Tuesday, April 19, 2011

Today In Black History

Black and white Minutemen fought British Soldiers at Lexington and Concord.

On April 19, 1866, the African American citizens of Washington D.C. celebrated the abolition of slavery. 4,000 to 5,000 people assembled to the White House addressed by Andrew Johnson.
 Led by two black regiments the spectators, and the procession proceeded up the Pennsylvania Avenue to Franklin Square for religious services and speeched by prominent politicians. 
The sign on top of the platform read: "We have received our civil rights. Give us the right of suffrage and the work is done."

Jackie Robinson becomes the first African American major league baseball player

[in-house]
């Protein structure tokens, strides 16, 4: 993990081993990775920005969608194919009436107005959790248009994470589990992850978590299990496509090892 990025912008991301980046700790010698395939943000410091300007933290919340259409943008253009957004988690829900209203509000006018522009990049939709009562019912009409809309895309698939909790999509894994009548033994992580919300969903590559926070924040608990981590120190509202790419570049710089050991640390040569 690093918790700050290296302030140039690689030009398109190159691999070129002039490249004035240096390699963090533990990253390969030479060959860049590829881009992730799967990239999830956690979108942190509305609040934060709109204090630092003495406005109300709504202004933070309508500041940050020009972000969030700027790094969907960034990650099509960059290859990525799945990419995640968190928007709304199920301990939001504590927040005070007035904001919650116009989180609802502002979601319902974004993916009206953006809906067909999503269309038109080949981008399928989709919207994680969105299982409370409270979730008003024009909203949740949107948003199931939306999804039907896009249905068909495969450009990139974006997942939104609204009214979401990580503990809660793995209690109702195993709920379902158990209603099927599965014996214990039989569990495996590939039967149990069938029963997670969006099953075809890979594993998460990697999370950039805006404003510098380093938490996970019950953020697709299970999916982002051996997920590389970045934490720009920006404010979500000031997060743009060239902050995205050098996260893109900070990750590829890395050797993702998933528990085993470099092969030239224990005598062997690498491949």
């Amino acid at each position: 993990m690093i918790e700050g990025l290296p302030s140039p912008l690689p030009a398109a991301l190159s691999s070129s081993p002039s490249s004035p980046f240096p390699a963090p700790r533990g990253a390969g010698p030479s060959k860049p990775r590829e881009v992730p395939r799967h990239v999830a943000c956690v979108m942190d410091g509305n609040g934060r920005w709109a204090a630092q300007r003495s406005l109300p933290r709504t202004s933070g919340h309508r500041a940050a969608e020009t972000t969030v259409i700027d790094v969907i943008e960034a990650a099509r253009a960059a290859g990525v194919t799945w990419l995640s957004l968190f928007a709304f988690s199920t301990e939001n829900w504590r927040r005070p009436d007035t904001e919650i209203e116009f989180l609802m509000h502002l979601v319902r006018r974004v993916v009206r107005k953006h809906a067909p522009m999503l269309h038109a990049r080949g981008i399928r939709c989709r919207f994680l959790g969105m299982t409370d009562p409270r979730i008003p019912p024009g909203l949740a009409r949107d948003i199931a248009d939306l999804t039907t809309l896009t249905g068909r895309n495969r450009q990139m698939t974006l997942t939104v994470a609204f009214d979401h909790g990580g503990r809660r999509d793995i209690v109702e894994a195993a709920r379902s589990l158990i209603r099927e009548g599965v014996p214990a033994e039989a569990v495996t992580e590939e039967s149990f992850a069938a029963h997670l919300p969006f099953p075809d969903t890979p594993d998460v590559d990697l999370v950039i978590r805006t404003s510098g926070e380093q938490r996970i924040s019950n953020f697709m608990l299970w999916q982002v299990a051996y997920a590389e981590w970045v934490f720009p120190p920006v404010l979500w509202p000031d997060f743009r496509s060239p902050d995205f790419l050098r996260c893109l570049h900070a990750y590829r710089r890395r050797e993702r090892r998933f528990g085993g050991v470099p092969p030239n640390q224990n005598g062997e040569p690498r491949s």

Home of Z. Alexander Looby, counsel for 153 students arrested in sit-in demonstrations, destroyed by dynamite bomb. 
More than eighty-three demonstrators indicted in Atlanta, Georgia, on charges stemming from the sit-in demonstrations at Atlanta restaurants. 
Two thousand students marched on the Nashville City Hall in protest. 
One hundred Black students, carrying rifles and shotguns, seized the Student Building at Cornell University to protest University "racism."

National Education Association study revealed that Blacks had lost thirty thousand teaching jobs since 1954 in seventeen Southern and Border states because of discrimination and desegregation.

Walter Fauntroy takes office as the first elected Congressional representative from the District of Columbia since Reconstruction.

Alex Haley receives a special Pulitzer Prize for Roots.

Max Robinson is the first African American to anchor network news. The network is ABC.

Republic Day in Sierra Leone.

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